The way he justified content marketing within Bupa was to express the significance of the impact it has on SEO value as well as the potential revenue gain from ranking in a higher position. Bupa ranks in the top position for the word “health insurance” and he used this to communicate the reasons for placing budget on content creation. Without creating compelling content, that is well optimised for SEO, they may not rank so highly for such keywords, which would reduce the number of traffic coming to their website and result in a decrease in the number of potential leads and revenue generated.
Giuseppe Caltabiano, VP Marketing Integration at Schneider Electric, shared his challenges of how to increase the number of marketing generated opportunities in a competitive market place. Interestingly, to demonstrate the importance of finding new ways to engage, he used an example that the first ever banner advertisement had a click through rate of 44 per cent and now on average banner ads get a click through rate of 0.17 per cent.
Is there a better way to engage? Yes, it’s called content marketing, he said. It is the brand that gives customers the most useful information who will win. Major B2B organisations develop specific content hubs to attract a specific audience. Schneider Electric have created a blog, which consists of content around various areas to attract new visitors who are not yet customers and may be in the “awareness stage” of their journey. They can then nurture these new visitors through remarketing to get them further down the journey to purchase.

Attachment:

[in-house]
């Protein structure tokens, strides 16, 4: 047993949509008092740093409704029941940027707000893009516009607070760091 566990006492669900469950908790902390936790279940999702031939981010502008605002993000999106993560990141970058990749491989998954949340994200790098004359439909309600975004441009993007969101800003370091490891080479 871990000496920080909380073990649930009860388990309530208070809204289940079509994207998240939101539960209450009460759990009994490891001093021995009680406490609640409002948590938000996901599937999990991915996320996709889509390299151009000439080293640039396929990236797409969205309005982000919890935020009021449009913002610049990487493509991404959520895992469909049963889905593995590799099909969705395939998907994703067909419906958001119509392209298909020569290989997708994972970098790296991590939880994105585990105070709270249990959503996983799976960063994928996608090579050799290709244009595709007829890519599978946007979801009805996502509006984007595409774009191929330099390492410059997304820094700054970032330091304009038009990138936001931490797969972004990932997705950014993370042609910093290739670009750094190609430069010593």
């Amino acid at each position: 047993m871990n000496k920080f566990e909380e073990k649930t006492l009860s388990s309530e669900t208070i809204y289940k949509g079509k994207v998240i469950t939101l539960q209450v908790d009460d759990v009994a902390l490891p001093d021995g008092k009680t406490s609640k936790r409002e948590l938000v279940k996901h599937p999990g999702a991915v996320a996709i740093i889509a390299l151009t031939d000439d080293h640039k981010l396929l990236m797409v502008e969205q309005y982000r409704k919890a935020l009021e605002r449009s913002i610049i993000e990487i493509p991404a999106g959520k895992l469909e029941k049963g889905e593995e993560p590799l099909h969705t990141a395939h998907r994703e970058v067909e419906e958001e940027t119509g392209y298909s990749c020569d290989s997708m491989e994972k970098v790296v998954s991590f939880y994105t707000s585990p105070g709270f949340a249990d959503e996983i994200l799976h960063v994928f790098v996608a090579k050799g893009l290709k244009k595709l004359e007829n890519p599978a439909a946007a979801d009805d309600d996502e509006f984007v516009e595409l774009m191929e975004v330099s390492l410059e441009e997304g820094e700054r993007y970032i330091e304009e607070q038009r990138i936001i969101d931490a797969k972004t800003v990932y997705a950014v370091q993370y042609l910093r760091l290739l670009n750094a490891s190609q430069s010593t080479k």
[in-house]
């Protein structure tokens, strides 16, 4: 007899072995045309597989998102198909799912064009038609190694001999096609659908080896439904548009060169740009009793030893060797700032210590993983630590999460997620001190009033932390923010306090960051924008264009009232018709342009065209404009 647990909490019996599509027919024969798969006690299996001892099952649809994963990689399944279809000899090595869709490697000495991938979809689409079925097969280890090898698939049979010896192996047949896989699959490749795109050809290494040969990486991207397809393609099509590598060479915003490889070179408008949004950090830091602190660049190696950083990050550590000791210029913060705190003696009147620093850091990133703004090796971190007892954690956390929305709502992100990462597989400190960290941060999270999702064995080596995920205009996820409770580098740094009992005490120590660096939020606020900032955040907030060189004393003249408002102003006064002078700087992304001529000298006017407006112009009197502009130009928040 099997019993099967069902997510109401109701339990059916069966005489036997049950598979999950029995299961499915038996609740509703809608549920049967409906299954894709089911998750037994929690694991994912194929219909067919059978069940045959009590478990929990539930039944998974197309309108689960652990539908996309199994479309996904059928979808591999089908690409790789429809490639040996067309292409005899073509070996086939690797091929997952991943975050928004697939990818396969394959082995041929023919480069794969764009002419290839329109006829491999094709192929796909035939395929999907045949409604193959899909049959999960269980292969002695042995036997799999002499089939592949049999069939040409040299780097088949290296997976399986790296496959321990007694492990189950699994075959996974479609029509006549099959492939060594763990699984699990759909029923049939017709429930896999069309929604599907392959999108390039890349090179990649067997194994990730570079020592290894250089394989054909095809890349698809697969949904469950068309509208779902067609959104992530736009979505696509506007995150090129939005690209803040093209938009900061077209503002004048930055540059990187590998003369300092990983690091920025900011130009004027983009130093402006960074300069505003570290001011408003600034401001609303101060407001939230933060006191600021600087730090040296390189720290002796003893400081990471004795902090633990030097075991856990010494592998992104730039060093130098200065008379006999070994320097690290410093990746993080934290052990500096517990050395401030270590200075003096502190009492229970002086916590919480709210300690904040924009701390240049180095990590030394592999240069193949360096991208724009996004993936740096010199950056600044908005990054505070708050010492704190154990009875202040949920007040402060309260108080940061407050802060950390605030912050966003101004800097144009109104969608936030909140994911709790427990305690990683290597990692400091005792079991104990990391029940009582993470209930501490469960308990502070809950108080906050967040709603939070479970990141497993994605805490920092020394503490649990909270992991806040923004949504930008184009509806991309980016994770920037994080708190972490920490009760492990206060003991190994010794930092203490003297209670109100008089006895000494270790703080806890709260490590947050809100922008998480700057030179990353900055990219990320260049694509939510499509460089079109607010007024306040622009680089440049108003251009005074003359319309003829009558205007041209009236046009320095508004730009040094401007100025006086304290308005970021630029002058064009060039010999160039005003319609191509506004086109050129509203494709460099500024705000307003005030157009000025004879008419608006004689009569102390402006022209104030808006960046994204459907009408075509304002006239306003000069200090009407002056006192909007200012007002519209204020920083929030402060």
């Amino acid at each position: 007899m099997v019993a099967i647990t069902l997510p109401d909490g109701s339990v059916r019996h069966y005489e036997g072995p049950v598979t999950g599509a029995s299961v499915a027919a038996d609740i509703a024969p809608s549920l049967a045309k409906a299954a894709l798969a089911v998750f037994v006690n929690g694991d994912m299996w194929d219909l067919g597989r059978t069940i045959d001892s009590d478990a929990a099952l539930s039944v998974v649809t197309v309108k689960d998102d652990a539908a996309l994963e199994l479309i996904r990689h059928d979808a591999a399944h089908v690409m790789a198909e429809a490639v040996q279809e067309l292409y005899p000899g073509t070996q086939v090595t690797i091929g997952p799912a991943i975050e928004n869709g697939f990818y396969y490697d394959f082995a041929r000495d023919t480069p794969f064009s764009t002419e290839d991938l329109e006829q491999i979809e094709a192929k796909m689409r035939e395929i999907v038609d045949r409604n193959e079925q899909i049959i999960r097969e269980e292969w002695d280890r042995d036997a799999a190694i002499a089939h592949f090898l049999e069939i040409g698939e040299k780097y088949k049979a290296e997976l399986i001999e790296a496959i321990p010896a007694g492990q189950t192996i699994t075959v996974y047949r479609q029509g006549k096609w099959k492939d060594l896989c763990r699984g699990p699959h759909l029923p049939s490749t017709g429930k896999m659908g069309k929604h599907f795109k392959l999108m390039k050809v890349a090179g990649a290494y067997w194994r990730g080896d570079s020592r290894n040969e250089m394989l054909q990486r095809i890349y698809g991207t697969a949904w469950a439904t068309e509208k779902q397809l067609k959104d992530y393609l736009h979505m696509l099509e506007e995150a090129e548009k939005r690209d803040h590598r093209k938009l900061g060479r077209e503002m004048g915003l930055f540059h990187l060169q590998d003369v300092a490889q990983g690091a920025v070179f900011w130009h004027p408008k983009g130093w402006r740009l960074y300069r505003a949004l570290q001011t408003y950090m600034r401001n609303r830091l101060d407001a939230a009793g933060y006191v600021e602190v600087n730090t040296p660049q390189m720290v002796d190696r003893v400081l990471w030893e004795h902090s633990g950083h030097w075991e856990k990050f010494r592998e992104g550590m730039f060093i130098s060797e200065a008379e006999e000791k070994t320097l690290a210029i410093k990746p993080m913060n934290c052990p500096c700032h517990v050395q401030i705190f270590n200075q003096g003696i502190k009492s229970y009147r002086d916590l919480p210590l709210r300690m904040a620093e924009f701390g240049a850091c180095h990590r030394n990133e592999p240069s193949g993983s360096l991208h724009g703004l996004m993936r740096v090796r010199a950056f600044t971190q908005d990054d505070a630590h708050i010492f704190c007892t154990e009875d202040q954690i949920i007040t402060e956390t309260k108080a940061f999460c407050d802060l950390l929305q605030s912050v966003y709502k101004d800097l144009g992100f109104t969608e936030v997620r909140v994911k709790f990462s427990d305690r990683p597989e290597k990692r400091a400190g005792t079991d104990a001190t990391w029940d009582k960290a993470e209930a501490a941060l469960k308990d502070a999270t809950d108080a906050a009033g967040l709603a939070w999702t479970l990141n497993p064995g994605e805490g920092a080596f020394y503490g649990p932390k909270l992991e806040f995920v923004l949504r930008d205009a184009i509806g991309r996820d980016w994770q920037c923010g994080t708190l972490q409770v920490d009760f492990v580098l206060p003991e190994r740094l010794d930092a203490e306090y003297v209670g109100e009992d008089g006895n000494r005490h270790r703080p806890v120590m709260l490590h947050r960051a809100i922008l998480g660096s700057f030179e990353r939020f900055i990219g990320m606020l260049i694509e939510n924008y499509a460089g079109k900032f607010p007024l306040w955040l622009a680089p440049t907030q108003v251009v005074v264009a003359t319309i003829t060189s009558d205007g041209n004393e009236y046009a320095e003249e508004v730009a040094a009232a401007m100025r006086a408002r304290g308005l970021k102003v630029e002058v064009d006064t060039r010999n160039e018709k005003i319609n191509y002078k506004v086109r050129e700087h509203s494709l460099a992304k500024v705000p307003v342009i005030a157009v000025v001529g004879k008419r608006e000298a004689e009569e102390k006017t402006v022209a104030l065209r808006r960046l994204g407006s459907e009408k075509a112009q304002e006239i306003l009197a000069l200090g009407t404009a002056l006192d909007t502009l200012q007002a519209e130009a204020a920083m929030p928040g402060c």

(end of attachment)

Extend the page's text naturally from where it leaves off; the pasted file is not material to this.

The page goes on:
Giuseppe added that they add all brand related content to their site, so that they can be found by existing customers who have more familiarity and trust with the brand. He recommended using content rather than products and services around advertising campaigns because this is the direction in which marketing is going and what customers expect to see.
The Digital Marketing Exchange provided professionals with key learnings in this fast paced industry. My favourite quote from the exchange was one by Luke Gregory stating that “We are in the period of mobile. It’s not around the corner, it’s happening now”. This is something that we as marketers need to take seriously. Mobile is not a separate channel, it is what that impacts the success of all other marketing campaigns and channels.
If you have a search or social campaign and your users link to a website that doesn’t provide a fantastic mobile user experience then you risk frustrating customers in an era where expectations and competition are higher than ever.